Yemen’s Houthi Ansarullah movement says it has fired a cruise missile at a nuclear power plant in the United Arab Emirates capital, Abu Dhabi.
“The missile force announces the launching of a winged cruise missile … towards the al-Barakah nuclear reactor in Abu Dhabi,” the Houthis’ al-Masirah news website reported on Sunday, without providing further details.
Yemeni media reported that the cruise missile had successfully hit the Barakah nuclear reactor in Abu Dhabi.
Colonel Aziz Rashid, a spokesman for the Yemeni army, has told Lebanon’s Al Mayadeen TV channel that the missile attack was a political and military response to the UAE’s role in the destruction of Yemen. He insisted that the missile had hit the intended target.
The United Arab Emirates’ state-run news agency has, however, denied reports of a Yemeni missile striking the under-construction nuclear plant. WAM said the UAE has air-defense systems that can protect it against such threats.
Yemeni forces regularly fire ballistic missiles at positions inside Saudi Arabia in retaliation for the Saudi-led war on Yemen.
Back in September, Houthi leader Abdul-Malik al-Houthi warned that the UAE is no longer a safe country as missiles manufactured by the Yemeni group can now hit anywhere in the Arab country.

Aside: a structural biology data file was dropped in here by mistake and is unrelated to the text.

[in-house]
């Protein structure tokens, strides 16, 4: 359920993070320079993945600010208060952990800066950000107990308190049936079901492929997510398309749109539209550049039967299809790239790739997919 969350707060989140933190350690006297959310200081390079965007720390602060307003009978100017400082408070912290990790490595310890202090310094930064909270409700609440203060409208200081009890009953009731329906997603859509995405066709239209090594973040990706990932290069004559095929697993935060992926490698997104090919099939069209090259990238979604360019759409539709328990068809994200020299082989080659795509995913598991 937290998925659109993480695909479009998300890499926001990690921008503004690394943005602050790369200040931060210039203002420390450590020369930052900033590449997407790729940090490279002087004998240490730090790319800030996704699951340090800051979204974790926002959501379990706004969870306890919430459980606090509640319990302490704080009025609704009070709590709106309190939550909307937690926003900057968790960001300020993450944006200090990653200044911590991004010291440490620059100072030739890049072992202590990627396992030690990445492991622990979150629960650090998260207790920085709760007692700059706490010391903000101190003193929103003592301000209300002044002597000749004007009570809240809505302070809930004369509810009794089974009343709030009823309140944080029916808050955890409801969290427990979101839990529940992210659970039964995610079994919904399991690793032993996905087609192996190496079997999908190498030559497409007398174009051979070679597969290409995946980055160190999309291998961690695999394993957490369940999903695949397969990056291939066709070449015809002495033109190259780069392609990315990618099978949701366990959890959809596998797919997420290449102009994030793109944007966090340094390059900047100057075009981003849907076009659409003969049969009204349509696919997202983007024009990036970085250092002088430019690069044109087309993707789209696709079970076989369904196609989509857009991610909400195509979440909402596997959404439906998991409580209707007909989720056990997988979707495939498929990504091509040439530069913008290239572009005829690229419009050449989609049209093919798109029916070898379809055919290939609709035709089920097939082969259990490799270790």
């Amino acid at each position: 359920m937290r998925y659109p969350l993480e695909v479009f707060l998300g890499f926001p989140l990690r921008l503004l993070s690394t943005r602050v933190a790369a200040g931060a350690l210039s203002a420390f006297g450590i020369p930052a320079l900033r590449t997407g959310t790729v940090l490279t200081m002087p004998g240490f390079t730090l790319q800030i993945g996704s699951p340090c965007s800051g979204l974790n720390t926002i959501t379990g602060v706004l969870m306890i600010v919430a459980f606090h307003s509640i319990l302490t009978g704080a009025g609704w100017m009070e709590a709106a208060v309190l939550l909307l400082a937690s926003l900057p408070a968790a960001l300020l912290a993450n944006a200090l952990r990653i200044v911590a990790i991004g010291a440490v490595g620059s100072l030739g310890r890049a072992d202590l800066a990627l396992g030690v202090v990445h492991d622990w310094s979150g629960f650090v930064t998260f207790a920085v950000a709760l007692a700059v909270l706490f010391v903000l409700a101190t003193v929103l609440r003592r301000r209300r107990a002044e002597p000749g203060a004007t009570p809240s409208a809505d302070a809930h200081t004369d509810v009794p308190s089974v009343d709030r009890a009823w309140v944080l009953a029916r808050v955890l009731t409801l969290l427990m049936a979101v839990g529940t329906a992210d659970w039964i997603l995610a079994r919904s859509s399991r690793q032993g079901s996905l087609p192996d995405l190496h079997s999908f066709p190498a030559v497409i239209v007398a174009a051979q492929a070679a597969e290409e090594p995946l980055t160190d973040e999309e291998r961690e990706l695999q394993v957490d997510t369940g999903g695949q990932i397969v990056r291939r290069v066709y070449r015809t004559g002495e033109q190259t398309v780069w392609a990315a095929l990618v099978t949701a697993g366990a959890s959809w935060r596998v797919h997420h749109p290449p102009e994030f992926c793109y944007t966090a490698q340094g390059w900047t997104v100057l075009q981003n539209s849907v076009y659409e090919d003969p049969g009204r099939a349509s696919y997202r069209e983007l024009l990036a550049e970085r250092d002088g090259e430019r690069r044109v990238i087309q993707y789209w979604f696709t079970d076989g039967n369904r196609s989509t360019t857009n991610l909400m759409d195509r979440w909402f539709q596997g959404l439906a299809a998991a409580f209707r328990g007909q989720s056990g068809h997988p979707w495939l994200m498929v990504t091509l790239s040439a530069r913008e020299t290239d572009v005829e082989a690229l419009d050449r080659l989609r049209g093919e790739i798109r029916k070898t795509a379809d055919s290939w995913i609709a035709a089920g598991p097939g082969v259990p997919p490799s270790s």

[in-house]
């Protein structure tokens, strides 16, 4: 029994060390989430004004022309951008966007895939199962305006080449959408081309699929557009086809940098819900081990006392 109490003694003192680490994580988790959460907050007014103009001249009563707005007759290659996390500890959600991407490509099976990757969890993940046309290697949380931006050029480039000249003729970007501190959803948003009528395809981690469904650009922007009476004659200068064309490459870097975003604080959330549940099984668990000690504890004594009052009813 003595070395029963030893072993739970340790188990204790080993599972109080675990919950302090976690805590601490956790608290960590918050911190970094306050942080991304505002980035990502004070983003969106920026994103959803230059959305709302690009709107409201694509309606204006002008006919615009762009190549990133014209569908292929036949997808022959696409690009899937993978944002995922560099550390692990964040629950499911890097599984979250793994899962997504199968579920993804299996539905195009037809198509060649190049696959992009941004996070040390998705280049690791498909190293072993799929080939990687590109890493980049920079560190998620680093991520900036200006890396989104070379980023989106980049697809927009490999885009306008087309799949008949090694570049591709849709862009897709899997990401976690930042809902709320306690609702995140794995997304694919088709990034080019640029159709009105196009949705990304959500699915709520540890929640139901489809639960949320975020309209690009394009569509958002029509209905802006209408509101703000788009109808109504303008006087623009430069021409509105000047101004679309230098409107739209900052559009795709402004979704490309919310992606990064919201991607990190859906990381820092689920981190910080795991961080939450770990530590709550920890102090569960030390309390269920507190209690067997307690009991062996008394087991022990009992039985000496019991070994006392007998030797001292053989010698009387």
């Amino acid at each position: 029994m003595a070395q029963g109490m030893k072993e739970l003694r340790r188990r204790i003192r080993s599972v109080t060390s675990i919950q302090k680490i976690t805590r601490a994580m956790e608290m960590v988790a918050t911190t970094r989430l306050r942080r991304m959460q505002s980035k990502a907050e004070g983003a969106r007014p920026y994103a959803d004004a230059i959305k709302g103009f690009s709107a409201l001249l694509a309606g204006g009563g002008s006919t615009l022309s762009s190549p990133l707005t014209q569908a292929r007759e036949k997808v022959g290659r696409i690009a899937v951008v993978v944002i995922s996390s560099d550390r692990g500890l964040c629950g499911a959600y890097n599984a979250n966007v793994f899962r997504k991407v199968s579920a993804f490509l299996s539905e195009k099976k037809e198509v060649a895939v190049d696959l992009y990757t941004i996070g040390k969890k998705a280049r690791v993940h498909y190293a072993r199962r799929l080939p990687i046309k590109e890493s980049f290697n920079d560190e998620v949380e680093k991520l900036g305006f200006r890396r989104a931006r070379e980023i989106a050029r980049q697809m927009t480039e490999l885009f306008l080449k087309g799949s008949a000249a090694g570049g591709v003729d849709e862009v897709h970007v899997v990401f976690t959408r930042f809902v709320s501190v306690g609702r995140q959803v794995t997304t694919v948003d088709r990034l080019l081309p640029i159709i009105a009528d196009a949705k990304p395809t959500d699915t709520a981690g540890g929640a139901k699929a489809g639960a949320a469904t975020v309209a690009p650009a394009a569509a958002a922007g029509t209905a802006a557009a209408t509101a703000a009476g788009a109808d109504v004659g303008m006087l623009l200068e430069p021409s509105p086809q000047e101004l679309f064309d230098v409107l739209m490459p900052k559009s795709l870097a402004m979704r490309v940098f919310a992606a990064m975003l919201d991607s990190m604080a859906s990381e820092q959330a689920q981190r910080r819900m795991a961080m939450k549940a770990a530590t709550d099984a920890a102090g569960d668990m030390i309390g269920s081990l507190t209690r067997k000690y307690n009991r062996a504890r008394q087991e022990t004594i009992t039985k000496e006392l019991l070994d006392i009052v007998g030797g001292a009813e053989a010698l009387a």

The UAE has been a key ally of Saudi Arabia in its military campaign against Yemen, which has killed over 12,000 people since March 2015.
The Emirati air force has played a significant part in the aerial assaults against Yemen. In addition to deploying its own troops on Yemeni soil, Abu Dhabi has been training pro-Saudi militants fighting on the ground against the Yemeni army and its allied forces.
The country has also come under scrutiny for running secret prisons in Yemen, where hundreds of inmates suffer mistreatment and torture.
Saudi Arabia and its allies launched the war in a bid to crush the Houthis and reinstate the former Riyadh-friendly regime, but the kingdom has achieved neither of its goals.
The protracted Saudi war, which has been accompanied by a land, naval, and aerial blockade, has left over 17 million Yemenis in need of food and caused a cholera epidemic.